Concerns over employee engagement among over-55s

Thursday 29 November 2012

Older workers

Older UK employees are increasingly disengaged from their work, having lost faith in their manager, it has been claimed.

Although hyphen has reported an overall rise in British workplace pride, with 46.3 per cent of employees proud to work for their organisations, older workers appear less motivated than others.

Overall 65 per cent of survey respondents said their manager allows them to do their job, although this figure drops to 63.1 per cent among the over-55s.

This figure is down from 74.9 per cent when last questioned in the summer.

Their sense of worth has also taken a hit with just 73.1 per cent of older workers believing their organisation seeks their opinion and listens to their views, down from 79.4 per cent three months ago.

Concerns about engagement

Zain Wadee, managing director at hyphen, said that although pride in the workplace seems to have increased slightly since its low over the summer, it is "concerning" that older workers seem to be feeling the strain.

“While focus at this time of year for organisations does tend to be on younger employees joining through graduate recruitment schemes or similar programmes, it is essential that organisations’ HR focus does not neglect their older talent," he stated.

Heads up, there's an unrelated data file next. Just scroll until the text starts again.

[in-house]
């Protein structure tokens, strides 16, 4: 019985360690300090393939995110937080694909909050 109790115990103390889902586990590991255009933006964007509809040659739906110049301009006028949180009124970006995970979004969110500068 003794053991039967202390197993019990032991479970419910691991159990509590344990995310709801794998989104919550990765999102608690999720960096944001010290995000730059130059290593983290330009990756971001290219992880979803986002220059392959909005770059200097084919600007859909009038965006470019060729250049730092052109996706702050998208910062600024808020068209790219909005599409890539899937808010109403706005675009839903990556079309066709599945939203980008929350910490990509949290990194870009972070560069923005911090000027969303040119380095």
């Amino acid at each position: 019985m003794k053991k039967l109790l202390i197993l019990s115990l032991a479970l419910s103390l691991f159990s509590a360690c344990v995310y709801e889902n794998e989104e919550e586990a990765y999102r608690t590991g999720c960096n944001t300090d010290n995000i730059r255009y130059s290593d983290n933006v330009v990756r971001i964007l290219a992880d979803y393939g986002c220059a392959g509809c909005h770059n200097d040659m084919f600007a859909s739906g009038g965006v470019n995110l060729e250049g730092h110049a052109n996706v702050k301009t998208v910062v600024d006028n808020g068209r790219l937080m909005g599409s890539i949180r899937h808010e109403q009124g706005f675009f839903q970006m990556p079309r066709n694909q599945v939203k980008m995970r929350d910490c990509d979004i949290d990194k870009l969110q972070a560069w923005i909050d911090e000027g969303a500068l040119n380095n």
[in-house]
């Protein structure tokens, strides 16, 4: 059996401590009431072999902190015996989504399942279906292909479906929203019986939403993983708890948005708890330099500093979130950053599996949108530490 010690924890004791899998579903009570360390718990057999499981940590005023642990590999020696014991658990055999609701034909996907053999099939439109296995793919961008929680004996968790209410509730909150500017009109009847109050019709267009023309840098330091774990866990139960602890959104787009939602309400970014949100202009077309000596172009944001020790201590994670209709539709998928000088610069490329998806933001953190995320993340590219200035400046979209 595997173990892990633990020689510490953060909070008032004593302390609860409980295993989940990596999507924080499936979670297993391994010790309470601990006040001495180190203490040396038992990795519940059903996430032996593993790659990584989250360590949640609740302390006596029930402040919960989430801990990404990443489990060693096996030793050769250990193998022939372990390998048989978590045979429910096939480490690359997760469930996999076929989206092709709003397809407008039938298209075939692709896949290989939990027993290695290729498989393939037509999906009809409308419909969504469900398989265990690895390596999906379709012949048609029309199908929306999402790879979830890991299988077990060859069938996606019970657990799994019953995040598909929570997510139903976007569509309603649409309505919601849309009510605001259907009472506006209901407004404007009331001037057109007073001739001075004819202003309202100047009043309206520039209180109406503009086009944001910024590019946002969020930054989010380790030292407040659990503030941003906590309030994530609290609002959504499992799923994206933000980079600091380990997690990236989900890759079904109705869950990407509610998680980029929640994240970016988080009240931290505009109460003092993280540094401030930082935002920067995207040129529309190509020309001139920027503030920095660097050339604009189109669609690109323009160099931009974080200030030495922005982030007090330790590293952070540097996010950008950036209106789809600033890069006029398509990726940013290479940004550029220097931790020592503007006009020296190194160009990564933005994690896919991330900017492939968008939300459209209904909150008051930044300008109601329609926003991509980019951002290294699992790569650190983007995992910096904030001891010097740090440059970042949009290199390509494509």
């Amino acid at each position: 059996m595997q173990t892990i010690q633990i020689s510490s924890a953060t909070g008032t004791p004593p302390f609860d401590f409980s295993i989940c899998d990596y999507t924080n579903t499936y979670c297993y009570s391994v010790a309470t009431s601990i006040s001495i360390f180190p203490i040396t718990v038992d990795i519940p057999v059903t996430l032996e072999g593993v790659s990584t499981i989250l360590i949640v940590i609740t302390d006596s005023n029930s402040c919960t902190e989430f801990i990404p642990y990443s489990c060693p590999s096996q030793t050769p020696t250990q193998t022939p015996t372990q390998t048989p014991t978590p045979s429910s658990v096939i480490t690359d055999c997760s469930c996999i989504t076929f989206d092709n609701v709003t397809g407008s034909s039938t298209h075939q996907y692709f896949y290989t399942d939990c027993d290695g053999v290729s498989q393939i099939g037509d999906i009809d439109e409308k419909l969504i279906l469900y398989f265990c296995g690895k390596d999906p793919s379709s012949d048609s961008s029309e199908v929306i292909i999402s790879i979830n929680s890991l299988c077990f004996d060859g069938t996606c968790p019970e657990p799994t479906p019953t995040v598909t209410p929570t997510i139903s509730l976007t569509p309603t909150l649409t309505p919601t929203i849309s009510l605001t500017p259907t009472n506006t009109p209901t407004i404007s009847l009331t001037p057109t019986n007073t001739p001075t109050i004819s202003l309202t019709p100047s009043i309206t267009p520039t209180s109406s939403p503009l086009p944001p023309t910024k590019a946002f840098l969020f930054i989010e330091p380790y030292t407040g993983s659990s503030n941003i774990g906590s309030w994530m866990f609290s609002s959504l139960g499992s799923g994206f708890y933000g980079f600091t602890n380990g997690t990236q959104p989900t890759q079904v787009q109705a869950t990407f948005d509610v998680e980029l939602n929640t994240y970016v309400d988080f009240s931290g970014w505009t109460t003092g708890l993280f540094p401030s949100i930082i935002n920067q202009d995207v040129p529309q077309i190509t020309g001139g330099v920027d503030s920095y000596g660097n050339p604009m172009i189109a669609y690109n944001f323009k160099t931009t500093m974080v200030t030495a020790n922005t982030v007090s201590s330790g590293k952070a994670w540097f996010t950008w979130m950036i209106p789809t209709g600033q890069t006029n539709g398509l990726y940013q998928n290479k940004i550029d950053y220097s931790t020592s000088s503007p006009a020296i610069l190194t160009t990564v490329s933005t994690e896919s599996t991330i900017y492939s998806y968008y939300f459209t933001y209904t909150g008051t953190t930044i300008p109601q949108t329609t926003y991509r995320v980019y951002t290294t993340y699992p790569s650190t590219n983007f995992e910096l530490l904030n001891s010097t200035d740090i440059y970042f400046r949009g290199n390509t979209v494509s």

“October marked the end of the enforced retirement age and many organisations now have a growing older workforce with talent and experience that can be tapped into and passed down to younger employees."

Mr Wadee claimed that engagement is "a business imperative at all ages".

"It is important that employers adopt an approach towards training and development that inspires and engages all spectrums of their workforce," he stated.

Over-55s still have much to offer

According to the Chartered Institute of Personnel and Development, over 55s still have an important role to play in UK business.

Dianah Worman, diversity adviser at the HR body, said organisations that respond appropriately to the challenges of an ageing workforce will gain "a significant competitive edge".

This is in terms of recruiting and retaining talent, but also through supporting the wellbeing and engagement of employees of all ages, she stated.

"The business case for older workers is strong," Ms Worman claimed

"Research shows their impact and experience within the organisation enables better customer service, enhanced knowledge retention and can help to address talent and skills shortages."

Posted by Sarah Parish